Murdered opposition figure Boris Nemtsov apparently liked to accuse Putin of things he himself was busy with.
“Russia is rapidly becoming a colony of China. Russia is losing sovereignty. This is the main point of modern foreign policy of the Kremlin” Nemtsov ranted about Putin’s stance towards China.
He had clearly forgotten that back in 1997 as Deputy Prime Minister he personally initiated a peculiar diplomacy towards Beijing, arriving a day ahead of President Yeltsin to finalize the hushed agreement on the gas pipeline from the Kovyktinskij gas field in Irkutsk and from Western Siberia to China.
His signature is actually on the agreement between the governments of Russia and China for the transportation of crude oil from Eastern Siberia to China. Nemtsov even participated in the negotiations on the demarcation of the Russian-Chinese border, which ended with the signing of a disadvantageous treaty for Russia.
After Nemtsov’s direct meddling, many Russians, to their astonishment, ended up on Chinese territory.
And what about the agreement with Japan “about some cooperation in the field of harvesting live marine resources”?
Business publications briefly reported that the Japanese were allowed by Nemtsov to fish in Russian waters without having to worry about strict Russian legislation. After only seven years the damage to Russia was then estimated at $10 billion.
The Deputy Prime Minister also aided the Chechen terrorists. He personally signed an agreement on the transit of oil through Chechnya, through which the militants received about $10 million in excess fees for oil transit from the federal budget.
This instrument of financial support for terrorism from the state worked swimmingly before Putin put an abrupt end to it. The Antlanticist press predictably only howled about human rights violations in Chechnya and remained mum on state sponsored terror.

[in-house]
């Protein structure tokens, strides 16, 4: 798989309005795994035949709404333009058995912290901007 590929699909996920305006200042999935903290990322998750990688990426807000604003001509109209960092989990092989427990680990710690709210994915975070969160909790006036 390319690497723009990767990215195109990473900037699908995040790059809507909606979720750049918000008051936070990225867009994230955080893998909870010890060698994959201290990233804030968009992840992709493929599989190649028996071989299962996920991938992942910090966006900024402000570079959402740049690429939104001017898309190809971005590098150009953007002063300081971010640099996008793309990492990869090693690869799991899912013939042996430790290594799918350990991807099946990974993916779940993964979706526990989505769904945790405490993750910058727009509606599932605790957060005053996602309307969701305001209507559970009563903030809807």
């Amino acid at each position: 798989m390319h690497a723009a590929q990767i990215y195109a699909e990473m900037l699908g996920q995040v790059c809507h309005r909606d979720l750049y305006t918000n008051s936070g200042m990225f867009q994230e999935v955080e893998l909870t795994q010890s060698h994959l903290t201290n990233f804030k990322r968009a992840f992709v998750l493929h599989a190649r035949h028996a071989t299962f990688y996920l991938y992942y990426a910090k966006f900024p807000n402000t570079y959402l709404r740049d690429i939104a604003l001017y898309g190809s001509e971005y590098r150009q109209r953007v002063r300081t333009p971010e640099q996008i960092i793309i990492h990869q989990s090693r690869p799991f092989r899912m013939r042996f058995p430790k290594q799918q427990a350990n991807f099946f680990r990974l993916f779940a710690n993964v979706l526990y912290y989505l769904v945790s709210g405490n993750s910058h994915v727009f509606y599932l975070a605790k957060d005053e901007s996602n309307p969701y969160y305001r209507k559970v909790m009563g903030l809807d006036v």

In one interview Nemtsov admitted that he had agreed to become first Deputy Prime Minister under pressure from Boris Berezovsky’s allies. Nemtsov later denied this, but the jury from the High Court of England came to a different conclusion.
Boris and Boris admittedly had quarreled about a stake in Svyazinvest. Berezovsky wanted to buy it, but Nemtsov sold it to Soros!
In 1998 Nemtsov founded “The National Fund for Regional Policy” for the transfer of money from offshore companies, including TNK and YUKOS of the criminal Mikhail Khodorkovsky. Part of the funds went to Nemtsov.
The loss to the state was estimated at 370 billion rubles. But everything remained on the fringes of the law, since after October 1993, the laws were written by scoundrels for scoundrels, and approved by the cohort of senators whom Nemtsov had joined in December of the same year.
His election to the Council of Federation [Russian Senate] was financed by a businessman with a criminal background, Andrey Klimentyev.
Translated from Russian